Schultz has announced it would be up to municipalities and police departments as to whether they choose to enforce Wolf’s mandate that doesn’t permit nonlife-sustaining businesses to operate.

The following is a news release Schultz issued Tuesday:

“Upon learning that Governor Wolf would be announcing an order prohibiting the operation of businesses that the Governor deemed nonlife-sustaining, I informed our municipal police departments that it was really up to their municipal governing body and the individual police department as to whether they would get involved in the enforcement of the governor’s order.

“I also informed them that maybe it was an issue that was really between the business owner and Governor Wolf. Additionally, I had similar conversations with some members of our local Pennsylvania State Police.

“There are two relevant statutes regarding alleged violations of the Governor’s order. Both statutes classify violations as summary offenses.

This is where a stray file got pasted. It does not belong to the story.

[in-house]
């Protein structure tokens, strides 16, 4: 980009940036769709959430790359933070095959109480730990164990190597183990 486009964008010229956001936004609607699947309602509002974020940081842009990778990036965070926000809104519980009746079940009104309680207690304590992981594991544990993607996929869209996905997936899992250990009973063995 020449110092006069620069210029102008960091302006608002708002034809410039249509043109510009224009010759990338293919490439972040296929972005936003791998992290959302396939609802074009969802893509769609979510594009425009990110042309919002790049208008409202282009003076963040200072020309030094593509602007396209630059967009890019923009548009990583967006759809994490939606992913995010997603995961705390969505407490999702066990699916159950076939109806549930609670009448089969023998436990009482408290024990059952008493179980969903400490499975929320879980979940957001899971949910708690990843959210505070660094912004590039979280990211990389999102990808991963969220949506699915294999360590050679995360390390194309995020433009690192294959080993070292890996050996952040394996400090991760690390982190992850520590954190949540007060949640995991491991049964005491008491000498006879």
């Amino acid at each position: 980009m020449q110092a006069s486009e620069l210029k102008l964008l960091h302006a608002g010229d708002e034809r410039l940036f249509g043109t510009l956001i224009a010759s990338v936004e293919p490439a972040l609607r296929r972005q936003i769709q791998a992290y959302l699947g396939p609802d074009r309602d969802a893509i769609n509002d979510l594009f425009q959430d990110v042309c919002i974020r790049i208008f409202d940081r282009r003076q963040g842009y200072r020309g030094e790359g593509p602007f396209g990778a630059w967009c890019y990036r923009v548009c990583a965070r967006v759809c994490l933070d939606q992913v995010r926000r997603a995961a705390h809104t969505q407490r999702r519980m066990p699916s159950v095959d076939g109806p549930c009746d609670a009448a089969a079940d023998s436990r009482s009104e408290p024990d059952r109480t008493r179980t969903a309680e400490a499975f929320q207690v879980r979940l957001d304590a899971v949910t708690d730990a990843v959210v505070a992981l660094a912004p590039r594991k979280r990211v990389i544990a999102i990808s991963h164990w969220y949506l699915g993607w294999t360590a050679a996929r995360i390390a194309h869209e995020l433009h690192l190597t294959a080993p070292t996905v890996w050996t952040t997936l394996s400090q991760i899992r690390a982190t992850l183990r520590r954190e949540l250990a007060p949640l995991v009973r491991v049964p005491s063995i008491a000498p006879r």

“Summary offenses are the lowest level of criminal offense in Pennsylvania. Upon conviction one statute mandates a fine of not less than $25 and not more than $300, and the payment of court costs.

“Upon conviction, the other statute mandates a fine of not less than $10 and not more than $50, and the payment of court costs. Summary offenses such as these may be filed by the police with no prior approval from my office.

“Disorderly conduct, harassment and certain violations of the vehicle code are examples of summary offenses.

“My office does not routinely participate in the prosecution of such summary offenses at the Magisterial District Judge level of our court system. The police officer handles the prosecution at the Magisterial District Judge level.